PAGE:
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This BHM, Let’s Never Go Back to Normal

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Chief integration officer at VMLY&R Myron King on the personal tragedies of 2020 and how we need to change for the better

This BHM, Let’s Never Go Back to Normal
There’s a bit of irony in talking about Black History Month in this, its 44th year, especially after the '2020' we collectively endured; a year that was anything but 'Normal'. I wondered, 'How will history remember 2020?' Well, the historians answered. To them, the memory of 2020 will be dominated by a pandemic, mass protests, and political power struggles (that would later rock the foundations of democracy as we know it).

But, I was forever changed by the many personal tragedies that took place and the countless lives that were changed socially, professionally, economically and emotionally.

There was the unrelenting confluence of Coronavirus, increasing death tolls and lockdown rules. Paired with obtuse and detached political leadership, we coped as food instability, economic insecurity, and domestic challenges mounted. Uncertainty, nervousness and skepticism were the emotions I remember, but I also remember fighting feelings of fear, despair and hopelessness.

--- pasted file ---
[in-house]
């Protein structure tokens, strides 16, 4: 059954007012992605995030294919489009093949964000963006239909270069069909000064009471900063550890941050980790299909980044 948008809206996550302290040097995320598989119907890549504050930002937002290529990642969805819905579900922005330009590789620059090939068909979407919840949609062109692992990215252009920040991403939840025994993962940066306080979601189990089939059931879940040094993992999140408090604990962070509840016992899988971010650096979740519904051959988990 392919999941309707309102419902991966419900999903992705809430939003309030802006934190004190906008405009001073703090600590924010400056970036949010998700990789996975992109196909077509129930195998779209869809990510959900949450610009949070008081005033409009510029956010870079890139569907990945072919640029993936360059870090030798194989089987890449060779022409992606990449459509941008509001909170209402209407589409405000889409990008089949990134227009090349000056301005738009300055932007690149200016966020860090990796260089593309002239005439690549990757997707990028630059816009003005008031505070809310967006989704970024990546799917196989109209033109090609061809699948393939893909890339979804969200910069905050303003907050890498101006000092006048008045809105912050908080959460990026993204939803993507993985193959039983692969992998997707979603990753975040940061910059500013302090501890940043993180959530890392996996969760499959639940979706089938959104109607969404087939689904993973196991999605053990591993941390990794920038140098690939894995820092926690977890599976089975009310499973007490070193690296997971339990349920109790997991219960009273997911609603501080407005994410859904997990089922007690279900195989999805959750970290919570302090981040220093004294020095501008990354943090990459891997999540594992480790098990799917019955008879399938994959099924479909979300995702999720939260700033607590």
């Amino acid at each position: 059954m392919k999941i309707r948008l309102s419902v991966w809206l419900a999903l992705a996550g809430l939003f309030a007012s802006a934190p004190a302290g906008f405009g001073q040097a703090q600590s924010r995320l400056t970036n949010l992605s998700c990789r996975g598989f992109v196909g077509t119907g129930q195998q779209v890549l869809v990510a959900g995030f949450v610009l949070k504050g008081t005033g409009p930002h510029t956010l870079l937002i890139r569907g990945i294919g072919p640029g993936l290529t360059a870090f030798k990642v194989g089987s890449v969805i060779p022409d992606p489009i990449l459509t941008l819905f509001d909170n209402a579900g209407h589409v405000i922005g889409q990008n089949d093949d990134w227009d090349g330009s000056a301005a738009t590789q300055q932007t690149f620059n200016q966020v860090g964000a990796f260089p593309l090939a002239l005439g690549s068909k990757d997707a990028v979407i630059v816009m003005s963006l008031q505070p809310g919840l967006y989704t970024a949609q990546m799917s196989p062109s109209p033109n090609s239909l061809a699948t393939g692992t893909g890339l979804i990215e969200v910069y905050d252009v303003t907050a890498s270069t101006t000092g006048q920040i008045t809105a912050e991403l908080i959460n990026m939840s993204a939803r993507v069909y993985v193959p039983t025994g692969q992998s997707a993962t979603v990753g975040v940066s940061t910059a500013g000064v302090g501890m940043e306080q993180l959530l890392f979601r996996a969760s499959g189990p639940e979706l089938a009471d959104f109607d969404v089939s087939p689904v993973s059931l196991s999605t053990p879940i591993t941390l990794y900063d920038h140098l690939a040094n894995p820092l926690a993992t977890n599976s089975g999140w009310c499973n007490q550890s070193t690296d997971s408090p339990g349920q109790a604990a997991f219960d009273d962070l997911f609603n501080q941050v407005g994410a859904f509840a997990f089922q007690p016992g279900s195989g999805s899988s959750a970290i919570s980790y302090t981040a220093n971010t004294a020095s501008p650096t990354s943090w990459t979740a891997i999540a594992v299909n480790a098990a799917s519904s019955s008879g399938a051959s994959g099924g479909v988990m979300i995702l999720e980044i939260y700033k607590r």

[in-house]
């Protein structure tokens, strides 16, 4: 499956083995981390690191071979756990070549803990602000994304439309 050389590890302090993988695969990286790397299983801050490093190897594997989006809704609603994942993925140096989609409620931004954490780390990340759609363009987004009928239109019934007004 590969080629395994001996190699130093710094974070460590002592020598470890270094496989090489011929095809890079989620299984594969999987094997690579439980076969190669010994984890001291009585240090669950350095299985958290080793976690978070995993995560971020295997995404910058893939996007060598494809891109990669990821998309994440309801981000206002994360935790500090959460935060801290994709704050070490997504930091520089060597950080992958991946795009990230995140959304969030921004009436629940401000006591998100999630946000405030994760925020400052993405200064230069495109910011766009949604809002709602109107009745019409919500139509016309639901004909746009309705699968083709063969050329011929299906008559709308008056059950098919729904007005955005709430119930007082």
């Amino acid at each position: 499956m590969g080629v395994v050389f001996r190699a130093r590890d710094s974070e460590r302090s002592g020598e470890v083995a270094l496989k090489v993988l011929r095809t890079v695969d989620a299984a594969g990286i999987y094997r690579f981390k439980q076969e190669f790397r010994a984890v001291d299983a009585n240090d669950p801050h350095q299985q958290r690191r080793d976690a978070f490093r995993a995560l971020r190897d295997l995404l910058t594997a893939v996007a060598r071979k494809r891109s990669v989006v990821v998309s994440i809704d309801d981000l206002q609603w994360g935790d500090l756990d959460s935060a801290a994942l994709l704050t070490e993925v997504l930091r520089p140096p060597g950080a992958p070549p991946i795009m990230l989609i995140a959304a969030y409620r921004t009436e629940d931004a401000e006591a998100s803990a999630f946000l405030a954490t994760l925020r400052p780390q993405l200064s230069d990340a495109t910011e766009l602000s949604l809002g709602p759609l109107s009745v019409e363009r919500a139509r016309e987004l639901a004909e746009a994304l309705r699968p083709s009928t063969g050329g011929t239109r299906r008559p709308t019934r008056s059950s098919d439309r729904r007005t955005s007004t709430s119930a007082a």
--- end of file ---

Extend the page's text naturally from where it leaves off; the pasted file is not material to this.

Then, on top of all this, we watched George Floyd, an unarmed, black man be murdered by agents of a system intended to serve and protect. Not a new occurrence, but uniquely different this time.

I gasped as if… I hurt as if… I cried as if… I was injured as if… Permanently.

By permanent, I’ll use an analogy to clarify. There are some injuries that we heal from – cuts, scrapes, bumps, bruises – they happen, and you may not even skip a beat. Fall down, get up, rinse, repeat.

But other, more serious and permanent injuries, change us. They force us physically, emotionally and intellectually to unlearn and relearn things we may have previously undervalued or taken for granted. In other words, 2020 permanently shattered my sense of ‘Normal’.

As I reflected, something both obvious and profound dawned on me: 'Normal' needed shattering. 'Normal' had most of America (and more specifically, people I called friends and colleagues) conditioned to ignore, deny, and gaslight anyone who claimed that police brutality, systemic bias, institutional racism and economic inequity were real and impacting them personally.

'Normal' suggested that I – a middle-aged father and husband; highly educated and articulate, accomplished and ambitious; empathetic and generous; and unmistakably Black, was both an anomaly to celebrate and threat to mitigate. 'Normal' pardoned many companies and corporations (including ones that I have worked in and with) for masking homogeneity as a pipeline problem and helped cover up long-standing race, gender, age, ability and identity biases.

'Normal' generated a reality distortion field that championed diversity and inclusion training without reconciling – much less acknowledging – our nation’s centuries-old, racist legacies, white fragility and guilt, and the tangible effects these have on achieving equity, developing empathy and placing belonging over assimilation.